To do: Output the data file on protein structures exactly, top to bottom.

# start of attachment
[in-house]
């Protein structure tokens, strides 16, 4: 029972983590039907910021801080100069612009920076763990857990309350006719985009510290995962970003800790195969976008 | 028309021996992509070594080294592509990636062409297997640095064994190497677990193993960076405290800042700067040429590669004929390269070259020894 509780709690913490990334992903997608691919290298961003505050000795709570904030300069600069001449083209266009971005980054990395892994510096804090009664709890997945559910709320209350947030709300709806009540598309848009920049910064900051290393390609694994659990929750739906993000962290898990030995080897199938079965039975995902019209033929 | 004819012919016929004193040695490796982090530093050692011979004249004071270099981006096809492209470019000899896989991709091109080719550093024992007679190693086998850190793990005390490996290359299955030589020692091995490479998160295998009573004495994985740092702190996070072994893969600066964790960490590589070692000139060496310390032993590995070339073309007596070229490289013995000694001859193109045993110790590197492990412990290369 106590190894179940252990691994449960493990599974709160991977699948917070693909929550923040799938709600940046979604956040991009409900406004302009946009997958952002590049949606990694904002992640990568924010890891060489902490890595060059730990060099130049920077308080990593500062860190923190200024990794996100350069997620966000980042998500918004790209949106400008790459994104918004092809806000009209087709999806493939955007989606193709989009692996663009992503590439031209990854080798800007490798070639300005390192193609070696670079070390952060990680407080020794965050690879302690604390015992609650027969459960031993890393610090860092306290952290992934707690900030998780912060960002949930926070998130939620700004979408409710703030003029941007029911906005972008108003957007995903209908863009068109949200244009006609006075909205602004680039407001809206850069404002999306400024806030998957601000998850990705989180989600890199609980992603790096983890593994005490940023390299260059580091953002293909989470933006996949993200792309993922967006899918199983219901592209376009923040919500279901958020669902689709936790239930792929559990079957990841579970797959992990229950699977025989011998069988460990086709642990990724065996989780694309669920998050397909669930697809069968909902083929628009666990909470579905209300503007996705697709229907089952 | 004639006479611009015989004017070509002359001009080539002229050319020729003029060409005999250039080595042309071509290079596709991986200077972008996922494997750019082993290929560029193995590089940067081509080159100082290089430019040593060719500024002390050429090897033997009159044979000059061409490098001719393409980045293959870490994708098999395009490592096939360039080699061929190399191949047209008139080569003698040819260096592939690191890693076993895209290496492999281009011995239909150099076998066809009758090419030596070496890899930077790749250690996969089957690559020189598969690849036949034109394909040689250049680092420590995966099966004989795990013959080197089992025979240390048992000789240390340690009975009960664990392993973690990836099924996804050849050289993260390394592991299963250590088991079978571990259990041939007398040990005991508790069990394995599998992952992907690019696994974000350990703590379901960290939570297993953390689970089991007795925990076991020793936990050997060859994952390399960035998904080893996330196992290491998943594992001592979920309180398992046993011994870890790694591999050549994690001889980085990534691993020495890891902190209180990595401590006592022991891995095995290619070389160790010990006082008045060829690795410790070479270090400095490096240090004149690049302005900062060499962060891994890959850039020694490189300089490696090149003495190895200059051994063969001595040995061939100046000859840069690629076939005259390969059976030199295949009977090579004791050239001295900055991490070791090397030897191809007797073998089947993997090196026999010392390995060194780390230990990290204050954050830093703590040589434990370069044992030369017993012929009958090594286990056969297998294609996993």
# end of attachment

[in-house]
């Protein structure tokens, strides 16, 4: 029972983590039907910021801080100069612009920076763990857990309350006719985009510290995962970003800790195969976008 | 028309021996992509070594080294592509990636062409297997640095064994190497677990193993960076405290800042700067040429590669004929390269070259020894 509780709690913490990334992903997608691919290298961003505050000795709570904030300069600069001449083209266009971005980054990395892994510096804090009664709890997945559910709320209350947030709300709806009540598309848009920049910064900051290393390609694994659990929750739906993000962290898990030995080897199938079965039975995902019209033929 | 004819012919016929004193040695490796982090530093050692011979004249004071270099981006096809492209470019000899896989991709091109080719550093024992007679190693086998850190793990005390490996290359299955030589020692091995490479998160295998009573004495994985740092702190996070072994893969600066964790960490590589070692000139060496310390032993590995070339073309007596070229490289013995000694001859193109045993110790590197492990412990290369 106590190894179940252990691994449960493990599974709160991977699948917070693909929550923040799938709600940046979604956040991009409900406004302009946009997958952002590049949606990694904002992640990568924010890891060489902490890595060059730990060099130049920077308080990593500062860190923190200024990794996100350069997620966000980042998500918004790209949106400008790459994104918004092809806000009209087709999806493939955007989606193709989009692996663009992503590439031209990854080798800007490798070639300005390192193609070696670079070390952060990680407080020794965050690879302690604390015992609650027969459960031993890393610090860092306290952290992934707690900030998780912060960002949930926070998130939620700004979408409710703030003029941007029911906005972008108003957007995903209908863009068109949200244009006609006075909205602004680039407001809206850069404002999306400024806030998957601000998850990705989180989600890199609980992603790096983890593994005490940023390299260059580091953002293909989470933006996949993200792309993922967006899918199983219901592209376009923040919500279901958020669902689709936790239930792929559990079957990841579970797959992990229950699977025989011998069988460990086709642990990724065996989780694309669920998050397909669930697809069968909902083929628009666990909470579905209300503007996705697709229907089952 | 004639006479611009015989004017070509002359001009080539002229050319020729003029060409005999250039080595042309071509290079596709991986200077972008996922494997750019082993290929560029193995590089940067081509080159100082290089430019040593060719500024002390050429090897033997009159044979000059061409490098001719393409980045293959870490994708098999395009490592096939360039080699061929190399191949047209008139080569003698040819260096592939690191890693076993895209290496492999281009011995239909150099076998066809009758090419030596070496890899930077790749250690996969089957690559020189598969690849036949034109394909040689250049680092420590995966099966004989795990013959080197089992025979240390048992000789240390340690009975009960664990392993973690990836099924996804050849050289993260390394592991299963250590088991079978571990259990041939007398040990005991508790069990394995599998992952992907690019696994974000350990703590379901960290939570297993953390689970089991007795925990076991020793936990050997060859994952390399960035998904080893996330196992290491998943594992001592979920309180398992046993011994870890790694591999050549994690001889980085990534691993020495890891902190209180990595401590006592022991891995095995290619070389160790010990006082008045060829690795410790070479270090400095490096240090004149690049302005900062060499962060891994890959850039020694490189300089490696090149003495190895200059051994063969001595040995061939100046000859840069690629076939005259390969059976030199295949009977090579004791050239001295900055991490070791090397030897191809007797073998089947993997090196026999010392390995060194780390230990990290204050954050830093703590040589434990370069044992030369017993012929009958090594286990056969297998294609996993």